Naturalistic plantings might still incorporate straight lines to signal the intentionality of the design. Photo: Laura Hansplant

Consider Changes in the Planting Design Process

At a design project in Alden Park in Philadelphia, Laura’s team wove ribbons of new plantings through an existing planting in need of an upgrade, and they engaged the construction team to help with the installation. After showing loosely where the ribbons were to be installed and a layout example using Heuchera and Tiarella, they had the crew complete the layout and installation. Using that partnership, they were able to complete the project faster than if they had worked from detailed drawings. It also made the process more interesting for everyone and more adaptable at the site.

For long term success, Laura points out the importance of communication and ongoing dialog between all the parties involved in a project, including those responsible for the grounds maintenance. If there is a gap in communication, you can end up with problems like holes where annuals were installed but not replaced the following season because the maintenance staff was unaware of the need.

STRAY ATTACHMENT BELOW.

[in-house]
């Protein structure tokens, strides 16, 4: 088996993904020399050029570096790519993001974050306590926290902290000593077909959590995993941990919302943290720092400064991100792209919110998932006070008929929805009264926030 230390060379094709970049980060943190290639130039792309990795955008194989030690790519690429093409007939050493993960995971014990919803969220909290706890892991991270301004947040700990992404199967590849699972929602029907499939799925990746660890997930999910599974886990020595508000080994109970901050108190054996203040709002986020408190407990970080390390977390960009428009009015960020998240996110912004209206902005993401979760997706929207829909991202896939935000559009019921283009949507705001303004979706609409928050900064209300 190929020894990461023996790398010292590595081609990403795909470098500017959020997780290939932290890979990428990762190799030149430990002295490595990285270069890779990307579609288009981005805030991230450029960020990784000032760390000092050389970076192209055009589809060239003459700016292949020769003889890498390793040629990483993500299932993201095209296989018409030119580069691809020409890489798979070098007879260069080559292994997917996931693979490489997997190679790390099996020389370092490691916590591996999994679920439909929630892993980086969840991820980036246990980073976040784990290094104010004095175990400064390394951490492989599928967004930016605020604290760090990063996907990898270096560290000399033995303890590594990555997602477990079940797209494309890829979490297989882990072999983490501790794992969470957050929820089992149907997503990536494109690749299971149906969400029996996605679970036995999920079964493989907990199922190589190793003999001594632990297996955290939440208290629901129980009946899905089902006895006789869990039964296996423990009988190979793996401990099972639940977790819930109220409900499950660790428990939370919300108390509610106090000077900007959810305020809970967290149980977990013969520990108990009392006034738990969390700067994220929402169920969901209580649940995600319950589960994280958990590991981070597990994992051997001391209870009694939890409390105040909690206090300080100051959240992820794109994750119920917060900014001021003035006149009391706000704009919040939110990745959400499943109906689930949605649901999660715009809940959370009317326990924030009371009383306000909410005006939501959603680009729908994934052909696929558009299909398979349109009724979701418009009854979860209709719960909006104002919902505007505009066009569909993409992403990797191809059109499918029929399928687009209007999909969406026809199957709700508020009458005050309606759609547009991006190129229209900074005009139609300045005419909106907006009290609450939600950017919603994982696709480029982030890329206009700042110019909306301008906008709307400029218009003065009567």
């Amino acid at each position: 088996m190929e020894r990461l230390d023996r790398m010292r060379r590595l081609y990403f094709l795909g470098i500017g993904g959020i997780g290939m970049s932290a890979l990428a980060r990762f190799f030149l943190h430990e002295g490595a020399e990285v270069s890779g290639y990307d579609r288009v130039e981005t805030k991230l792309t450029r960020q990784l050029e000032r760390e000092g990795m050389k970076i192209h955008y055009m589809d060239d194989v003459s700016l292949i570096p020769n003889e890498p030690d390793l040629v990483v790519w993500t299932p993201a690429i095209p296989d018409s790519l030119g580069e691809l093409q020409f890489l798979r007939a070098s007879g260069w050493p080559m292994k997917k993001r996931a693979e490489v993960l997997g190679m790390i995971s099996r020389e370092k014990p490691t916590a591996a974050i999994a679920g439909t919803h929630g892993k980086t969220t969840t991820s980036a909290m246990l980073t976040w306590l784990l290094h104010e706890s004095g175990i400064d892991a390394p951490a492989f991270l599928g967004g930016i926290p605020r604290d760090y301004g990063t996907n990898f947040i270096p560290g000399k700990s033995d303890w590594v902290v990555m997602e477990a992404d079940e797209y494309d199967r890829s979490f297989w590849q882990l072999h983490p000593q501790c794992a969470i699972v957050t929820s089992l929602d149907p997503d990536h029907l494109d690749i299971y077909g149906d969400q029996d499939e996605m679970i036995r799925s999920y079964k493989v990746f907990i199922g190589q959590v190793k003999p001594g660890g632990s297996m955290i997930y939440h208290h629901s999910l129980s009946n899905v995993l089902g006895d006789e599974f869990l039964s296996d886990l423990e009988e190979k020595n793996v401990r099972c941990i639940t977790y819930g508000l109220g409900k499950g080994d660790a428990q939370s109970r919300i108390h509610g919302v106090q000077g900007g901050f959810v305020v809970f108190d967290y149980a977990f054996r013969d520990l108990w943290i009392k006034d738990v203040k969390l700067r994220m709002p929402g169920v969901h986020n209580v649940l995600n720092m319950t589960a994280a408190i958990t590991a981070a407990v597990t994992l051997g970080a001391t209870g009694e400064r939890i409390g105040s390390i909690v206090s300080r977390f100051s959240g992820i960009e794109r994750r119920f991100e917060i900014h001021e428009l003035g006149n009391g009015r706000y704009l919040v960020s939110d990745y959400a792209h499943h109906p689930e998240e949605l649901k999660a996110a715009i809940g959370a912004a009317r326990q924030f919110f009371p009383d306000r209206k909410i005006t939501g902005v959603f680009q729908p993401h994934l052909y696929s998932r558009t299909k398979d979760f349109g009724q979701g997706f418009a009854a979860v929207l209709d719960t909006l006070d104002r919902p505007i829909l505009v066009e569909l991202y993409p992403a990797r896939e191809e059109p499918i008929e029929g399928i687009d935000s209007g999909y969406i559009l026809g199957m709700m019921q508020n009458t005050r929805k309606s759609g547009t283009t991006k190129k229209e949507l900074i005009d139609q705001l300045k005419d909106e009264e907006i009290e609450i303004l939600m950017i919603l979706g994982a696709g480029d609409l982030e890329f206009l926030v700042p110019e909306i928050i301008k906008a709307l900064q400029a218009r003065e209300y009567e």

In summary, Laura recommends these small things that can add up to something big:

  • Using seed-grown plants, reliably sourced
  • Including diversity of species, and more unusual and specialized species where appropriate
  • Allowing the plants to reproduce
  • Layering and interweaving
  • Developing plant combinations as a tapestry
  • Making deliberate use of pattern and clean edges to show visible order

What else is needed?

  • More information from nurseries about how plants are propagated – seed grown and naturally occurring varieties versus vegetatively propagated.
  • More information about how varieties and natural ecotypes perform – not just how they look.
  • More fluid interactive working process among designers, horticulturists, ecologists and ground managers, and more iterative conversations.

About the Author

Cayte McDonough is Nursery Production Manager for New England Wild Flower Society’s Nasami Farm Native Plant Nursery in Whately, MA. For the past 19 years she has worked to propagate, cultivate, understand, and promote New England native plants. Cayte and her team produce plugs of many species from seed of known wild origin. To ensure genetically diverse plants, staff and volunteers sustainably collect seed from thriving wild populations of common plant species across New England. Cayte can be reached at cmcdonough@newenglandwild.org.